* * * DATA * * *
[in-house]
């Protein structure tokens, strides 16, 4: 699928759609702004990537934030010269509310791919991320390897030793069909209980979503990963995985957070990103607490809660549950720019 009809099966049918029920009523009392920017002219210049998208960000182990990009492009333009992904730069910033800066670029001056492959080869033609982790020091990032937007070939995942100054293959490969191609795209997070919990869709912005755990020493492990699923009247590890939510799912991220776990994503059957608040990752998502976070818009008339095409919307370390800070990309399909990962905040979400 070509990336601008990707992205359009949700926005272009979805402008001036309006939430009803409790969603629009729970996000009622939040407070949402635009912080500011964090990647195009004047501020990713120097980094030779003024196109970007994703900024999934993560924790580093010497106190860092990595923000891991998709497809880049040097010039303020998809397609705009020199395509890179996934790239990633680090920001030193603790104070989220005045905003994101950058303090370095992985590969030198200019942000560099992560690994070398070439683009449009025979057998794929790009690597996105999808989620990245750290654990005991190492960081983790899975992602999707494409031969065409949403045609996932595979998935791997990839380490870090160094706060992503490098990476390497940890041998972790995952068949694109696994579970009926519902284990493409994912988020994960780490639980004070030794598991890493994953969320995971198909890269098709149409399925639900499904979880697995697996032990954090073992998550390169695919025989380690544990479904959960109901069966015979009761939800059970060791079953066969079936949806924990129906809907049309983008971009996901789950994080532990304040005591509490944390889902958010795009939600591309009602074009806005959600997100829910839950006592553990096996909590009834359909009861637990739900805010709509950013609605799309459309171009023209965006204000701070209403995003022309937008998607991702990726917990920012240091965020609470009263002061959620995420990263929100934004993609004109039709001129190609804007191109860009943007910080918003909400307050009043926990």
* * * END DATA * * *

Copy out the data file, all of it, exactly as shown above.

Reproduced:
[in-house]
């Protein structure tokens, strides 16, 4: 699928759609702004990537934030010269509310791919991320390897030793069909209980979503990963995985957070990103607490809660549950720019 009809099966049918029920009523009392920017002219210049998208960000182990990009492009333009992904730069910033800066670029001056492959080869033609982790020091990032937007070939995942100054293959490969191609795209997070919990869709912005755990020493492990699923009247590890939510799912991220776990994503059957608040990752998502976070818009008339095409919307370390800070990309399909990962905040979400 070509990336601008990707992205359009949700926005272009979805402008001036309006939430009803409790969603629009729970996000009622939040407070949402635009912080500011964090990647195009004047501020990713120097980094030779003024196109970007994703900024999934993560924790580093010497106190860092990595923000891991998709497809880049040097010039303020998809397609705009020199395509890179996934790239990633680090920001030193603790104070989220005045905003994101950058303090370095992985590969030198200019942000560099992560690994070398070439683009449009025979057998794929790009690597996105999808989620990245750290654990005991190492960081983790899975992602999707494409031969065409949403045609996932595979998935791997990839380490870090160094706060992503490098990476390497940890041998972790995952068949694109696994579970009926519902284990493409994912988020994960780490639980004070030794598991890493994953969320995971198909890269098709149409399925639900499904979880697995697996032990954090073992998550390169695919025989380690544990479904959960109901069966015979009761939800059970060791079953066969079936949806924990129906809907049309983008971009996901789950994080532990304040005591509490944390889902958010795009939600591309009602074009806005959600997100829910839950006592553990096996909590009834359909009861637990739900805010709509950013609605799309459309171009023209965006204000701070209403995003022309937008998607991702990726917990920012240091965020609470009263002061959620995420990263929100934004993609004109039709001129190609804007191109860009943007910080918003909400307050009043926990």